Lengthy Lifelines, Time Cut Short
Bowie, Hendrix eras commemorated
It's the rare aging rock legend whose catalog is untarnished. Even more unusual, though, is the falling star that bounces back.
The late '80s and early '90s found David Bowie floundering in musical doldrums from which it seemed he would never recover. The once chameleonlike trendsetter reached a commercial and critical nadir with slick, hastily conceived post-Let's Dance flops, followed by the disastrous hard rock/art metal of Tin Machine. After Machine rusted, Bowie returned to his solo career with 1993's Black Tie White Noise, a hesitant comeback that didn't find an audience because of his label folding soon after the album's release. (Interestingly, there was enough interest for a recent elaborate CD/DVD package).
But Bowie then got busy reclaiming his rock iconoclast mantle with a hat trick of releases. Generally ignored at the time, this set of mid-to-late '90s offerings has just been reissued in expanded editions.
Even with extraneous remixes bloating the playing time, taken as a whole, the three discs — Outside, Earthling and Hours (their one-word titles recall Bowie's influential late-'70s Brian Eno-assisted trilogy of Low, Heroes and Lodger) — form an impressive return. Individually, cracks are apparent, but these are serious, well-crafted and artistically striking works that show the man who sold the world earning back his tarnished crown.
Released in 1995, the sprawling 19-track (20 on the reissue) Outside is an oblique, muddled conceptual song cycle that makes Bowie alter ego Ziggy Stardust look like Harry Potter. Again collaborating with Eno, Bowie supported the album with a tour co-headlined by industrial rock act Nine Inch Nails, an idea sparked by Outside's grating, metallic tendencies. Nearly impossible to unravel and difficult to digest in one sitting, this is nonetheless an ambitious return to form that yielded a few enduring tunes ("The Heart's Filthy Lesson," "Hallo Spaceboy"), which appear in his current set.
Similarly, the brooding industrial/jungle, synth-heavy experiments of 1997's Earthling seem forced. But Bowie is forging challenging territory and "I'm Afraid of Americans" remains one of his most chilling songs. Hours closed out Bowie's '90s with a more retro, acoustic-based atmospheric sound. Elegant yet edgy, Bowie's singing is relaxed and powerfully wistful, making this a forgotten gem. It's a moving coda to three albums that bear re-examination in his extensive catalog.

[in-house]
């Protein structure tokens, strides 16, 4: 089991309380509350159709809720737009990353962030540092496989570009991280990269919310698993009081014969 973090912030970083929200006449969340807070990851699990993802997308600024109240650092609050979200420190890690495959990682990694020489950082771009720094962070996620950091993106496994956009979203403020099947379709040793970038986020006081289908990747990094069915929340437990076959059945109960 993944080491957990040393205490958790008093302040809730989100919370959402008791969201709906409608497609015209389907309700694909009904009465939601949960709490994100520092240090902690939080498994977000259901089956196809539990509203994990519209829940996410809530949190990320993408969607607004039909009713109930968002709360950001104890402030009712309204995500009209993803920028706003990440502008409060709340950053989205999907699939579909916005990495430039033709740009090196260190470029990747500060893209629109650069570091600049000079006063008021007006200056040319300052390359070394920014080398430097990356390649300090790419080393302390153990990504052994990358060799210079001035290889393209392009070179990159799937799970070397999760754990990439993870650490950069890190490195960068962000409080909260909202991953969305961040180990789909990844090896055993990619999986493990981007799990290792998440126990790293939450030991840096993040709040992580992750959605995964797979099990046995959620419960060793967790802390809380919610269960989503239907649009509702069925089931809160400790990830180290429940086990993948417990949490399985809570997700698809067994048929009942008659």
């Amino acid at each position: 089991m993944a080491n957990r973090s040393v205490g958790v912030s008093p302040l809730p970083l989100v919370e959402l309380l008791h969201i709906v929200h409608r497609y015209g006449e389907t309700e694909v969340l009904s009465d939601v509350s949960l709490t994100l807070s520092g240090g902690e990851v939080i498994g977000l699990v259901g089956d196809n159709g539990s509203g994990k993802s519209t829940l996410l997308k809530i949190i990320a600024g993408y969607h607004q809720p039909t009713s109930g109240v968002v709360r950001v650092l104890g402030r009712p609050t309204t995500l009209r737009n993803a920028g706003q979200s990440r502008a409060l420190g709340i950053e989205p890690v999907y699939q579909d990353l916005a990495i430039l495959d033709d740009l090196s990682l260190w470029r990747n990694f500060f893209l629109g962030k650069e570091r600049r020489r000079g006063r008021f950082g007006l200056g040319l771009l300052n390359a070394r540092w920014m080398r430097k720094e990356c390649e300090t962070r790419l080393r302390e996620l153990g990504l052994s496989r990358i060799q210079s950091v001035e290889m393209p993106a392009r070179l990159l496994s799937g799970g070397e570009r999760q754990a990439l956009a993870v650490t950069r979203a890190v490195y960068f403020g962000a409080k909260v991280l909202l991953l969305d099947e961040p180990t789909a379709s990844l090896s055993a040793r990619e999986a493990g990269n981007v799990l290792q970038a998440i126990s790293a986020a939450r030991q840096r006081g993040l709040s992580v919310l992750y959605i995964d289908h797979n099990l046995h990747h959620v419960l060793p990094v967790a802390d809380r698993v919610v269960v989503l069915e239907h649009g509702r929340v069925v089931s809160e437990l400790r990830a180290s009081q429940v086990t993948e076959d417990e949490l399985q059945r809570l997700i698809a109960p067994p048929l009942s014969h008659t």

-- Hal Horowitz
Rightfully remembered as the most electrifying guitarist of the '60s, Jimi Hendrix pulverized pop music's conventions.
Whether wringing impossibly ornate jazz arpeggios from the neck of his upside-down Fender, or literally setting the instrument aflame after transmuting a three-chord oldie into the aural equivalent of napalm, Hendrix was at once both iconic and iconoclastic. His era did spawn other legendary guitarists, but Eric Clapton never boasted Hendrix's beads-and-ruffled-collar sartorial appeal, and Carlos Santana didn't sing.
Although Santana and Stevie Ray Vaughn replicate Hendrix's complex fretboard fireworks on Power of Soul — A Tribute to Jimi Hendrix, an impressive new authorized tribute CD released by Image Entertainment, it's Hendrix's remarkable vocal talents that become the disc's principal focus. His voice is most faithfully echoed by Musiq on the album's opener, "Are You Experienced?" The neo-soul singer's band re-creates Hendrix's clipped guitar chords via turntable effects, effectively linking his legacy to modern hip-hop. Others who more obviously owe a debt to Hendrix — including Prince and Lenny Kravitz — submit breathy contributions, the former a brightly rendered "Red House" (cheekily retitled "Purple House") and the latter a remarkably feminine-sounding "Have You Ever Been (to Electric Ladyland)."
Like Kravitz's, Sting's voice hits the highs but not the lows when he mimics Hendrix's inflections on "The Wind Cries Mary." On the other hand, Chaka Khan successfully renders a slow "Little Wing," afloat with passion. Cee-Lo offers a raspy, almost a cappella reading of "Foxy Lady," while Earth, Wind & Fire and Sounds of Blackness submit group vocals, transforming Hendrix classics into stirring tribal chants.
For earthy character, it's tough to top Eric Clapton's smoky rendition of "Burning of the Midnight Lamp." Bluesman John Lee Hooker not only sings like Hendrix on "Red House," but literally sounds like an older Hendrix, giving us a haunting glimpse of what might have been had the late legend survived beyond his mere 27 years. — Gregory Nicoll